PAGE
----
What an idiot. Spolsky really hammers Ray Ozzie in that link, and I can see why. Outlook is dangerous enough on a desktop.

    @TwelveBaud said:

    @bridget99 said:
    Suppose, now, that the same app is doing the same thing on a Vista machine. Microsoft's claim (I think) is that the GDI32.DLL code will do its work into some kind of scratchpad memory bitmap which DWM will then further process. As you note, the "Windows Accelerator" hardware is now excluded from the process, since DWM needs a RAM-resident bitmap (for the new ALT+TAB previews, the transparency effect on Window title bars, etc).
    ... Perhaps I've been misinformed, but aren't the things you listed done on the GPU as well, without any RAM-resident bitmap? In Beryl, window previews were as simple as "render the texture you use for the window on this quad (the preview window space) as well. I don't know about the transparency blur effect offhand, but that could be done with a simple du/dv map texture on the same surface as the RGB texture with the window contents.

    If by "RAM" she meant "main memory," then you're correct. DVM is not using main memory to do its obnoxious little blurring effects. However, the crux of her explanation remains true. The legacy (GDI / USER) stuff is basically (and needlessly) locked out of the previous, optimal code that it used to run under previous versions of Windows.

    Maybe Microsoft has backed off of this in Windows 7, but that would seem to be very out-of-character. Usually they just plod forward with a bad idea until it reaches a sort of inevitability based on critical mass. Of course, they're helped along by the petty bourgeois proponents-of-Texas-independence-types here at WTF, and countless other communities of VB-addled Microsoft apologists. You know the sort... they typically own khaki slacks, at least one Toyota Camry, and a Blackberry, and they periodically emit prerecorded snippets about how "sick" Silverlight Deep Zoom is. 



  • @beau29 said:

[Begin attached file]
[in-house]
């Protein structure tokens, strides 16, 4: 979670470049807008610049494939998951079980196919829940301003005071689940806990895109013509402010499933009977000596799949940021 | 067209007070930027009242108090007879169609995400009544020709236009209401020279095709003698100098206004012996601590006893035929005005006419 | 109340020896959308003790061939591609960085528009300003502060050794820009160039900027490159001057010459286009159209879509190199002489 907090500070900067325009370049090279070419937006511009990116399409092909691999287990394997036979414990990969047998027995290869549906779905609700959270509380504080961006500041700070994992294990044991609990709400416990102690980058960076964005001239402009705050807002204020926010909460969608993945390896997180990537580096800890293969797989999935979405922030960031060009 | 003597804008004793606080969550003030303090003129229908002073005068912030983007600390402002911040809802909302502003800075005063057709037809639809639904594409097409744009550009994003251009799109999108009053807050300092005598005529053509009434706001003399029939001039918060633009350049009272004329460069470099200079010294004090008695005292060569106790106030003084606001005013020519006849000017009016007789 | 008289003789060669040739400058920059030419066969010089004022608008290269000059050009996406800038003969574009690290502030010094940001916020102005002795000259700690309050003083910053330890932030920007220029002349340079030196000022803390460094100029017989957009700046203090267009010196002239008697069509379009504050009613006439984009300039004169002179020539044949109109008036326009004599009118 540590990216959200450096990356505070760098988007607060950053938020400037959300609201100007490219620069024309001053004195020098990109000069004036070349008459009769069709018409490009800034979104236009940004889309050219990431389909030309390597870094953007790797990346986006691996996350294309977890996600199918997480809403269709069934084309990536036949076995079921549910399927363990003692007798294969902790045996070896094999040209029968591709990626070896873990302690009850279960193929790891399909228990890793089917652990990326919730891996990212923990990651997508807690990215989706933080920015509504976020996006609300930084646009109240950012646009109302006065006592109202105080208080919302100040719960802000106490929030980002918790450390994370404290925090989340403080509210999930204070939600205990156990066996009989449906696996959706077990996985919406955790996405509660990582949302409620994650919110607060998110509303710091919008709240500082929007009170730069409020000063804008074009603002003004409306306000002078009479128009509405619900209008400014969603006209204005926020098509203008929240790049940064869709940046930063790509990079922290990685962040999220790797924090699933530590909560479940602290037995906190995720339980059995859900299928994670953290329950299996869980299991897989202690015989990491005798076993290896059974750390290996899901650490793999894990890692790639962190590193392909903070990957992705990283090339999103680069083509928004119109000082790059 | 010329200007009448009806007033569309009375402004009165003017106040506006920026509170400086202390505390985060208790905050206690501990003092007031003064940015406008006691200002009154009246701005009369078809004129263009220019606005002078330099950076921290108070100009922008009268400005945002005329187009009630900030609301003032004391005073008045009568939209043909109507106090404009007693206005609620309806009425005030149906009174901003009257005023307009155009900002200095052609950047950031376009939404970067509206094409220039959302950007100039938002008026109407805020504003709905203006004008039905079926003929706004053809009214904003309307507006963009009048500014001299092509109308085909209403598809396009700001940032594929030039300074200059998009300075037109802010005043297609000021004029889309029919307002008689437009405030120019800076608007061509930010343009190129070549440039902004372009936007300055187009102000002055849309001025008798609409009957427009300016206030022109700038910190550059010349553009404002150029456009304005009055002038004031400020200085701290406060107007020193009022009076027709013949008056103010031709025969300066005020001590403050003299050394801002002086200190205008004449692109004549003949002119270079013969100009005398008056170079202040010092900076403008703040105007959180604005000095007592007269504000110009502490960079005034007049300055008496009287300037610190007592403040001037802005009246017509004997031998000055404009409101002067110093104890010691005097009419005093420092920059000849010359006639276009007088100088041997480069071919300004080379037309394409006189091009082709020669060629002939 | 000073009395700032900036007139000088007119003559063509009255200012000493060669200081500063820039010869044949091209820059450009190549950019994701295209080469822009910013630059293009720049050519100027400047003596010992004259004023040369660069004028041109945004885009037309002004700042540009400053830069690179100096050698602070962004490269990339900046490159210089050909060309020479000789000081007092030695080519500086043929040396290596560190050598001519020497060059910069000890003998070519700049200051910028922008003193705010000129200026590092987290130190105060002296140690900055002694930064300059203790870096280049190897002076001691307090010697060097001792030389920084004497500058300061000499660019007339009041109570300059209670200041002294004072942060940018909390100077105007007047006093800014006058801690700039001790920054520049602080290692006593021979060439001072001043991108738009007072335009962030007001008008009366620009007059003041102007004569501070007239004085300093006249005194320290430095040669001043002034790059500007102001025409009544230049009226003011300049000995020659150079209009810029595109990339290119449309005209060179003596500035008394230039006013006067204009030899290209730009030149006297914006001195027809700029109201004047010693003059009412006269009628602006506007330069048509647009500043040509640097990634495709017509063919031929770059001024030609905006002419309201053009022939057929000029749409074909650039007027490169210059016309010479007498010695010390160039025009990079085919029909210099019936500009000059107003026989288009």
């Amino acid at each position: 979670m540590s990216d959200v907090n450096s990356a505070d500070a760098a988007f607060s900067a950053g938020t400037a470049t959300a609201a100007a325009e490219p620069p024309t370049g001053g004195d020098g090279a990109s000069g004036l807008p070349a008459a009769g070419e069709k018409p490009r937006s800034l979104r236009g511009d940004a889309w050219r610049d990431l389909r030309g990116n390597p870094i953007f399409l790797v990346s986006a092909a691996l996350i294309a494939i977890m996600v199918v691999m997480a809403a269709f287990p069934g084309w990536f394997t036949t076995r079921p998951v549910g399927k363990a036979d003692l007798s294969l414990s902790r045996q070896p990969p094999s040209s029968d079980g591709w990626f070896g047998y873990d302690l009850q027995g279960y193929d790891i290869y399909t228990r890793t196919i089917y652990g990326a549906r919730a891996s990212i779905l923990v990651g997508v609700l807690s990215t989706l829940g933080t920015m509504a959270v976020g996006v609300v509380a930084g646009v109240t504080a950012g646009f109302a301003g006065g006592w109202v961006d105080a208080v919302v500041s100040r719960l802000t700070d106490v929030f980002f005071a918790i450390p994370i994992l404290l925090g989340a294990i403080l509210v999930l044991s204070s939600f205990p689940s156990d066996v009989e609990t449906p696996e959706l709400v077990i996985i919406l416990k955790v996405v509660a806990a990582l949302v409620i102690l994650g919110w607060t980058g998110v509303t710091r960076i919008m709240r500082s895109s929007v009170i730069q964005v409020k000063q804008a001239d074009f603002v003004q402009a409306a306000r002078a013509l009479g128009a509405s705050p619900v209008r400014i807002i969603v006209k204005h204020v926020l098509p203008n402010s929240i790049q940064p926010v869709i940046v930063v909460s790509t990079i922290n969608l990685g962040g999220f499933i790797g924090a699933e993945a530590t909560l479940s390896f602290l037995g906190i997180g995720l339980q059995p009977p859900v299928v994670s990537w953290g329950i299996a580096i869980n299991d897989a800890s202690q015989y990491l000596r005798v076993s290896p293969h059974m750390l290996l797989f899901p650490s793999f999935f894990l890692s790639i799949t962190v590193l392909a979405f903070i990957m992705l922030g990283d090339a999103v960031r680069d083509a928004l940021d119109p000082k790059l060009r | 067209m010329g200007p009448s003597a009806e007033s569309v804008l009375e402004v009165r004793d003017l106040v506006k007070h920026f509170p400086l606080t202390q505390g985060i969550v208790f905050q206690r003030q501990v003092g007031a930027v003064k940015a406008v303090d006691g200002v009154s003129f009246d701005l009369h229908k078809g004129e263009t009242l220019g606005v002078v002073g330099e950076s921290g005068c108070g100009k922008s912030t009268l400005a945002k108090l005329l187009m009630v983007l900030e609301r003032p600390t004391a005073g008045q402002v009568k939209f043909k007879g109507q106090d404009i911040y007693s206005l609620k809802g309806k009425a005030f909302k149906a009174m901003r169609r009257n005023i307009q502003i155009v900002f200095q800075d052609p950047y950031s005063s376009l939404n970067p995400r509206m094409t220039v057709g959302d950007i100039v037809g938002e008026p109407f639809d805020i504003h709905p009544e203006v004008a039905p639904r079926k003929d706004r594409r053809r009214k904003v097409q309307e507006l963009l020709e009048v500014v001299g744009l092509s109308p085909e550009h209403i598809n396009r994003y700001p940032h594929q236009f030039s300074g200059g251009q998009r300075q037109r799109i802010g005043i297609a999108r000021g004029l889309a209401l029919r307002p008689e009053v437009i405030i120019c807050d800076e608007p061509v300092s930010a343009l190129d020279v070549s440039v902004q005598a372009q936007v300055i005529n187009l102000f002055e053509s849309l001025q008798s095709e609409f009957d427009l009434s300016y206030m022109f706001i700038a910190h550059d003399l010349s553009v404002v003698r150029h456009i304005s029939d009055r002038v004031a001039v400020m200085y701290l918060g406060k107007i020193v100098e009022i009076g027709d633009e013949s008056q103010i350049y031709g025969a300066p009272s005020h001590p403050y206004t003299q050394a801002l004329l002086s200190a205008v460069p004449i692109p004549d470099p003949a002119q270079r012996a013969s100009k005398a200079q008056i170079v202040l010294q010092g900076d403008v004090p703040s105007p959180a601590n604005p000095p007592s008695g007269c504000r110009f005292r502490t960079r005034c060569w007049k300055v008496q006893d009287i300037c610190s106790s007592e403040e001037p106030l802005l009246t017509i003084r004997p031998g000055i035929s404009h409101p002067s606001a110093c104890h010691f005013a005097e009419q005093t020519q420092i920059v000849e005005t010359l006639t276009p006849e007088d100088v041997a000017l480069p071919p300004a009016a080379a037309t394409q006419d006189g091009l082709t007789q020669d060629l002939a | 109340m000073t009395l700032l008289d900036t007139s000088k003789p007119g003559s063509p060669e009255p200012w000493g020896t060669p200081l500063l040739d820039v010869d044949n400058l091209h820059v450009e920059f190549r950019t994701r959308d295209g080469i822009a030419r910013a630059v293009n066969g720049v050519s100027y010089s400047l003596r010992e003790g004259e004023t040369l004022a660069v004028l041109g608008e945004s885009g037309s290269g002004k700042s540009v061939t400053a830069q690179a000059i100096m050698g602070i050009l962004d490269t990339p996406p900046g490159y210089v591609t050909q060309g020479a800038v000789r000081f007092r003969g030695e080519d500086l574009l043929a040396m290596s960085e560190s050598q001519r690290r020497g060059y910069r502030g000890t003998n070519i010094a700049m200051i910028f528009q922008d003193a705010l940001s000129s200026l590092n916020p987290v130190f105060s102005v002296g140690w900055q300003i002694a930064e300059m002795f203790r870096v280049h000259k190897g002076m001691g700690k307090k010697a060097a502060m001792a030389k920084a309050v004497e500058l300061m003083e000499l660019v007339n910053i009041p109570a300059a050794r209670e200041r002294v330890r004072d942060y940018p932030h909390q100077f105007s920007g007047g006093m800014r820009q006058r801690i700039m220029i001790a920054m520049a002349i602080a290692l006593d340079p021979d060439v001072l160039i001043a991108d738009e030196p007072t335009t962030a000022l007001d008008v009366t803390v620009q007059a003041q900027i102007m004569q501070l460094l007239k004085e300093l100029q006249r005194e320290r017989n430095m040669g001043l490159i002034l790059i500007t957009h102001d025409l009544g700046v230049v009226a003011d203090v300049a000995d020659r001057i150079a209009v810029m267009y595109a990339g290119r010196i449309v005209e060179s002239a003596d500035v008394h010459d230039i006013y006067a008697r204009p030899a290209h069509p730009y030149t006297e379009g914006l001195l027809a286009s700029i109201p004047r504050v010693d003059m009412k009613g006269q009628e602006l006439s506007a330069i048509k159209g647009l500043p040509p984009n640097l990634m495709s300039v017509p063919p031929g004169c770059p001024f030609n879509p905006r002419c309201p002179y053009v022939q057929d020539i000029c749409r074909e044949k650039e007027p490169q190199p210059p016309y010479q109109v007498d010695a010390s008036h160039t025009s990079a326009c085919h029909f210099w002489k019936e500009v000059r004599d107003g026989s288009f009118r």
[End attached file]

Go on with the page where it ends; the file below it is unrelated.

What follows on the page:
Of course, they're helped along by the petty bourgeois proponents-of-Texas-independence-types here at WTF, and countless other communities of VB-addled Microsoft apologists.

    You misspelled "Micro$oft".



  • 1) He never, ever says that WPF is portable to Silverlight.  He says that you can take the code you wrote for Silverlight and use it in a WPF application, which is true, as the Silverlight architecture is actually a subset of WPF.

    2) It's fairly clear that the acceleration he's talking about is 3D acceleration, since both times he mentions the comparison he talks about the rotating Aston Martin model.  Last time I checked, GDI/GDI+ don't offer that sort of functionality.

    3) Aside from the fact that "technical" is used as a noun in many domains (sports and stocks to name two, and rapidly making its way into IT), he only used it in that context once, so it's just as likely that he misspoke as it is that he routinely uses it as a noun.

    This thread is made of fail.



  •  @morbiuswilters said:

    @beau29 said:

    Of course, they're helped along by the petty bourgeois proponents-of-Texas-independence-types here at WTF, and countless other communities of VB-addled Microsoft apologists.

    You misspelled "Micro$oft".

    If I ever incorporate a business, I'll probably call it Macrohard just out of spite. 



  • @Aaron said:

    1) He never, ever says that WPF is portable to Silverlight.  He says that you can take the code you wrote for Silverlight and use it in a WPF application, which is true, as the Silverlight architecture is actually a subset of WPF.

    2) It's fairly clear that the acceleration he's talking about is 3D acceleration, since both times he mentions the comparison he talks about the rotating Aston Martin model.  Last time I checked, GDI/GDI+ don't offer that sort of functionality.